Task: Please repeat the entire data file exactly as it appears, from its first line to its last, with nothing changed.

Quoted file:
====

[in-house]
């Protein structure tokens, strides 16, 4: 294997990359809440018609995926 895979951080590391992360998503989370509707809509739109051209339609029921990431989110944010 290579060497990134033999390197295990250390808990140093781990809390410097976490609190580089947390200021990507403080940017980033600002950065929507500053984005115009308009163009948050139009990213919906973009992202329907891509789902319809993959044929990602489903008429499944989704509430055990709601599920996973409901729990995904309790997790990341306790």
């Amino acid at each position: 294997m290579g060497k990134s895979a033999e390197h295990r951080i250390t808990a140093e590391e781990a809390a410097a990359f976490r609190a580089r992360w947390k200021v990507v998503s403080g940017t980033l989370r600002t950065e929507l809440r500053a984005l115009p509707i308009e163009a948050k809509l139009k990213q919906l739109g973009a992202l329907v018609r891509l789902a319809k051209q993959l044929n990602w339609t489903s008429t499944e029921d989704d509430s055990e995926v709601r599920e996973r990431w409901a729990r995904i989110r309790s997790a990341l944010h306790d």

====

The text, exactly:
[in-house]
């Protein structure tokens, strides 16, 4: 294997990359809440018609995926 895979951080590391992360998503989370509707809509739109051209339609029921990431989110944010 290579060497990134033999390197295990250390808990140093781990809390410097976490609190580089947390200021990507403080940017980033600002950065929507500053984005115009308009163009948050139009990213919906973009992202329907891509789902319809993959044929990602489903008429499944989704509430055990709601599920996973409901729990995904309790997790990341306790």
């Amino acid at each position: 294997m290579g060497k990134s895979a033999e390197h295990r951080i250390t808990a140093e590391e781990a809390a410097a990359f976490r609190a580089r992360w947390k200021v990507v998503s403080g940017t980033l989370r600002t950065e929507l809440r500053a984005l115009p509707i308009e163009a948050k809509l139009k990213q919906l739109g973009a992202l329907v018609r891509l789902a319809k051209q993959l044929n990602w339609t489903s008429t499944e029921d989704d509430s055990e995926v709601r599920e996973r990431w409901a729990r995904i989110r309790s997790a990341l944010h306790d």